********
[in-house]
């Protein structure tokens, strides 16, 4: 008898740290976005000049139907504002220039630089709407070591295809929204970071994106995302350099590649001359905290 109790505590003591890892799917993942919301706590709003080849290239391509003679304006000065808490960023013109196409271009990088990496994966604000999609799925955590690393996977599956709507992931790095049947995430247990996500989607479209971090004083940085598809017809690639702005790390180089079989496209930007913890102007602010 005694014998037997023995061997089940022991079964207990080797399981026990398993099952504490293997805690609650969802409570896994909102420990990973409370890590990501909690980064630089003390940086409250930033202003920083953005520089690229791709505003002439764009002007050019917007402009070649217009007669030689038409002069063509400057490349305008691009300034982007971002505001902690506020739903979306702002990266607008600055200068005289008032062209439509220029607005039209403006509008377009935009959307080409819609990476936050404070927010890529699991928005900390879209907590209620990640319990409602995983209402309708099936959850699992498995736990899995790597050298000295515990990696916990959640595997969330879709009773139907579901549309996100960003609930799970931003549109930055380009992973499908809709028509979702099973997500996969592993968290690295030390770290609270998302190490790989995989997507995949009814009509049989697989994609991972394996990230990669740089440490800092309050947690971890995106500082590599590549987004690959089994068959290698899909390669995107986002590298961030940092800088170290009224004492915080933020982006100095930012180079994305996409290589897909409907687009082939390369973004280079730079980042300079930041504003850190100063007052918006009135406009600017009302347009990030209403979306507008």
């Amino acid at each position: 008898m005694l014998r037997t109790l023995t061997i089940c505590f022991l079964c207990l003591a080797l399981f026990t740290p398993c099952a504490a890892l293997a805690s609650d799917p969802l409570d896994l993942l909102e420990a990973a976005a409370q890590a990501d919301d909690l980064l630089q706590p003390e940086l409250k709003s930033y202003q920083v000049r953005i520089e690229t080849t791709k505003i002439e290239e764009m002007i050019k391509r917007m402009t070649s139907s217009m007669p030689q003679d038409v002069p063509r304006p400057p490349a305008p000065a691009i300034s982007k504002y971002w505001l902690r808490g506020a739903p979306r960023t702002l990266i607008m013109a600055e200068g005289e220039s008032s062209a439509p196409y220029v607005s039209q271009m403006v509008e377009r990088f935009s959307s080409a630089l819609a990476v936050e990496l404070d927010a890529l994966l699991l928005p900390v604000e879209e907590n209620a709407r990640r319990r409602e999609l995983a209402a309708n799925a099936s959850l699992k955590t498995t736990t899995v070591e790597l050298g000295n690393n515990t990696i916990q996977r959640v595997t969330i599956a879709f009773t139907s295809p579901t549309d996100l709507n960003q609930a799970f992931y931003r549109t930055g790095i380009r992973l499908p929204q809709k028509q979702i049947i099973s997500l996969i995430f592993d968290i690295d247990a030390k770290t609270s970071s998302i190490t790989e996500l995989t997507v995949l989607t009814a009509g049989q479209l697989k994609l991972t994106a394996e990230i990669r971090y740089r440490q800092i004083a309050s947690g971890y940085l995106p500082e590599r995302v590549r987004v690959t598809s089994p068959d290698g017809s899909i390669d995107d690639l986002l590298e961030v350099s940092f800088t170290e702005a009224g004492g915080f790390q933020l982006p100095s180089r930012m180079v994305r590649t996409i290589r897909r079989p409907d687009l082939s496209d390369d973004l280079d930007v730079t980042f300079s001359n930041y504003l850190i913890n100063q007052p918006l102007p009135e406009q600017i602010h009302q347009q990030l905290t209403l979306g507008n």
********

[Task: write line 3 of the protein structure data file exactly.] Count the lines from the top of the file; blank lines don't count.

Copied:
């Amino acid at each position: 008898m005694l014998r037997t109790l023995t061997i089940c505590f022991l079964c207990l003591a080797l399981f026990t740290p398993c099952a504490a890892l293997a805690s609650d799917p969802l409570d896994l993942l909102e420990a990973a976005a409370q890590a990501d919301d909690l980064l630089q706590p003390e940086l409250k709003s930033y202003q920083v000049r953005i520089e690229t080849t791709k505003i002439e290239e764009m002007i050019k391509r917007m402009t070649s139907s217009m007669p030689q003679d038409v002069p063509r304006p400057p490349a305008p000065a691009i300034s982007k504002y971002w505001l902690r808490g506020a739903p979306r960023t702002l990266i607008m013109a600055e200068g005289e220039s008032s062209a439509p196409y220029v607005s039209q271009m403006v509008e377009r990088f935009s959307s080409a630089l819609a990476v936050e990496l404070d927010a890529l994966l699991l928005p900390v604000e879209e907590n209620a709407r990640r319990r409602e999609l995983a209402a309708n799925a099936s959850l699992k955590t498995t736990t899995v070591e790597l050298g000295n690393n515990t990696i916990q996977r959640v595997t969330i599956a879709f009773t139907s295809p579901t549309d996100l709507n960003q609930a799970f992931y931003r549109t930055g790095i380009r992973l499908p929204q809709k028509q979702i049947i099973s997500l996969i995430f592993d968290i690295d247990a030390k770290t609270s970071s998302i190490t790989e996500l995989t997507v995949l989607t009814a009509g049989q479209l697989k994609l991972t994106a394996e990230i990669r971090y740089r440490q800092i004083a309050s947690g971890y940085l995106p500082e590599r995302v590549r987004v690959t598809s089994p068959d290698g017809s899909i390669d995107d690639l986002l590298e961030v350099s940092f800088t170290e702005a009224g004492g915080f790390q933020l982006p100095s180089r930012m180079v994305r590649t996409i290589r897909r079989p409907d687009l082939s496209d390369d973004l280079d930007v730079t980042f300079s001359n930041y504003l850190i913890n100063q007052p918006l102007p009135e406009q600017i602010h009302q347009q990030l905290t209403l979306g507008n």